Background: Chronic illness burdens some groups more than others. In studies of ethnic/racial groups with chronic illness, some investigators have found differences in health-related quality of life (HRQL), whereas others have not. Few such comparisons have been performed in persons with heart failure. The purpose of this study was to compare HRQL in non-Hispanic white, black, and Hispanic adults with heart failure. Methods: Data for this longitudinal comparative study were obtained from eight sites in the Southwest, Southeast, Northwest, Northeast, and Midwest United States. Enrollment and 3- and 6-month data on 1212 patients were used in this analysis. Propensity scores were used to adjust for sociodemographic and clinical differences among the ethnic/racial groups. Health-related quality of life was measured using the Minnesota Living with Heart Failure Questionnaire. Results: Significant ethnic/racial effects were demonstrated, with more favorable Minnesota Living with Heart Failure Questionnaire total scores post-baseline for Hispanic patients compared with both black and white patients, even after adjusting for baseline scores, age, gender, education, severity of illness, and care setting (acute vs. chronic), and estimating the treatment effect (intervention vs. usual care). The models based on the physical and emotional subscale scores were similar, with post hoc comparisons indicating more positive outcomes for Hispanic patients than non-Hispanic white patients. Conclusion: Cultural differences in the interpretation of and response to chronic illness may explain why HRQL improves more over time in Hispanic patients with heart failure compared with white and black patients.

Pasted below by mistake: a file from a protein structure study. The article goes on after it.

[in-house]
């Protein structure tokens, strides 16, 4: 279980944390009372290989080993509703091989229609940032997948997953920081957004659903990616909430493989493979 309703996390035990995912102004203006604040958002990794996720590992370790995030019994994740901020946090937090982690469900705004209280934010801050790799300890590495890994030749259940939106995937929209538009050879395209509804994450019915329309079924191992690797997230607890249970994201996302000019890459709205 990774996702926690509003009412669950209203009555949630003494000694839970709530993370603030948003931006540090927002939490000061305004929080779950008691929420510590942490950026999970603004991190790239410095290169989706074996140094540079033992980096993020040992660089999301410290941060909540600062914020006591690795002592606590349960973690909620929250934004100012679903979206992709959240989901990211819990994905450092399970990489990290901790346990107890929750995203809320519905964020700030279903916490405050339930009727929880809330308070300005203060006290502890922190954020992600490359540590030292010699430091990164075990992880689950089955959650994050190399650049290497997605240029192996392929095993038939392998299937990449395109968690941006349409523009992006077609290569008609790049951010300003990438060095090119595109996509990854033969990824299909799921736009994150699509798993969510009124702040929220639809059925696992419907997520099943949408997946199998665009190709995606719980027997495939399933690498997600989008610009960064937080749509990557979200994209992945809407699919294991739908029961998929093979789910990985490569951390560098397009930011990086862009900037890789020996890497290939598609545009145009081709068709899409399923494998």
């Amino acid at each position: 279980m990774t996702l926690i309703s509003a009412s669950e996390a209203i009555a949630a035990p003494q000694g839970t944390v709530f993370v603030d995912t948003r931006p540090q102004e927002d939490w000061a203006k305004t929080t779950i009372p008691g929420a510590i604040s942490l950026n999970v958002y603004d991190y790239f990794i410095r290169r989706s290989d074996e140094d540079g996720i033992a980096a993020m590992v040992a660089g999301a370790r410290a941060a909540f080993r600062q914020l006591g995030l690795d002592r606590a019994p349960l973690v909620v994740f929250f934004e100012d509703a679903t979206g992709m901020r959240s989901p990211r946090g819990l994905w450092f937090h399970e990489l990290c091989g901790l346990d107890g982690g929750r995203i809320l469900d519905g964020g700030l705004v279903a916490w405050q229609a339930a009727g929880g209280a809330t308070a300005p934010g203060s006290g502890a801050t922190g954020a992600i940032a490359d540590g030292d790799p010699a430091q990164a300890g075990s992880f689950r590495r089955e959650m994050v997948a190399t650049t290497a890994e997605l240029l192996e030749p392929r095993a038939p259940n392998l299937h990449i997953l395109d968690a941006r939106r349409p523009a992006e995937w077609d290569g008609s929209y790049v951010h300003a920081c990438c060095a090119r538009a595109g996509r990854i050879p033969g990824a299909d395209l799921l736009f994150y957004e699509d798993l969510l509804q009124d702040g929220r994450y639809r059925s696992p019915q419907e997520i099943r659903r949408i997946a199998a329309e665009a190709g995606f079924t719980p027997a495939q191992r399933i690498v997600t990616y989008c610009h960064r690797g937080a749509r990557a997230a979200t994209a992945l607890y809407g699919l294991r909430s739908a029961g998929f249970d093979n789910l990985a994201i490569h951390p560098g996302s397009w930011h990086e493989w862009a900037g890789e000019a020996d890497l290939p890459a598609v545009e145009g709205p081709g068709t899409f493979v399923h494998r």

- heart failure
- propensity analysis
- quality of life
ASJC Scopus subject areas
- Cardiology and Cardiovascular Medicine